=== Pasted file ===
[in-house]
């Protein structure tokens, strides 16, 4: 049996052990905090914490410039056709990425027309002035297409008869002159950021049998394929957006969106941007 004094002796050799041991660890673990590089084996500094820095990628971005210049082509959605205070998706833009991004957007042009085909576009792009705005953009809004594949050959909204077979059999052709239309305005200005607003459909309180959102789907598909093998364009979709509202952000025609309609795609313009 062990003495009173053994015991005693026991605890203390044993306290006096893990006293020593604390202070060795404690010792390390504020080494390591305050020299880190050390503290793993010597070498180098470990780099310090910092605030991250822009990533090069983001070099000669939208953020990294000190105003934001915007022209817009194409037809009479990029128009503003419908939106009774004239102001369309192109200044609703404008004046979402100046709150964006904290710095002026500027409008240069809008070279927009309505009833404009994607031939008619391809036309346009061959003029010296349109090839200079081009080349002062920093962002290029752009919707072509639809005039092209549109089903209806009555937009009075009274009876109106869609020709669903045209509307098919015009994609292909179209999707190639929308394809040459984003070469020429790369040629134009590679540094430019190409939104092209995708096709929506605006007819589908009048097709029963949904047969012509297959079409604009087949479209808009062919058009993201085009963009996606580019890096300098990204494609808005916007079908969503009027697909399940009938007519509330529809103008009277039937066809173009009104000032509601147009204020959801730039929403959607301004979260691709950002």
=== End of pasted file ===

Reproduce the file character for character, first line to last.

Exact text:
[in-house]
């Protein structure tokens, strides 16, 4: 049996052990905090914490410039056709990425027309002035297409008869002159950021049998394929957006969106941007 004094002796050799041991660890673990590089084996500094820095990628971005210049082509959605205070998706833009991004957007042009085909576009792009705005953009809004594949050959909204077979059999052709239309305005200005607003459909309180959102789907598909093998364009979709509202952000025609309609795609313009 062990003495009173053994015991005693026991605890203390044993306290006096893990006293020593604390202070060795404690010792390390504020080494390591305050020299880190050390503290793993010597070498180098470990780099310090910092605030991250822009990533090069983001070099000669939208953020990294000190105003934001915007022209817009194409037809009479990029128009503003419908939106009774004239102001369309192109200044609703404008004046979402100046709150964006904290710095002026500027409008240069809008070279927009309505009833404009994607031939008619391809036309346009061959003029010296349109090839200079081009080349002062920093962002290029752009919707072509639809005039092209549109089903209806009555937009009075009274009876109106869609020709669903045209509307098919015009994609292909179209999707190639929308394809040459984003070469020429790369040629134009590679540094430019190409939104092209995708096709929506605006007819589908009048097709029963949904047969012509297959079409604009087949479209808009062919058009993201085009963009996606580019890096300098990204494609808005916007079908969503009027697909399940009938007519509330529809103008009277039937066809173009009104000032509601147009204020959801730039929403959607301004979260691709950002």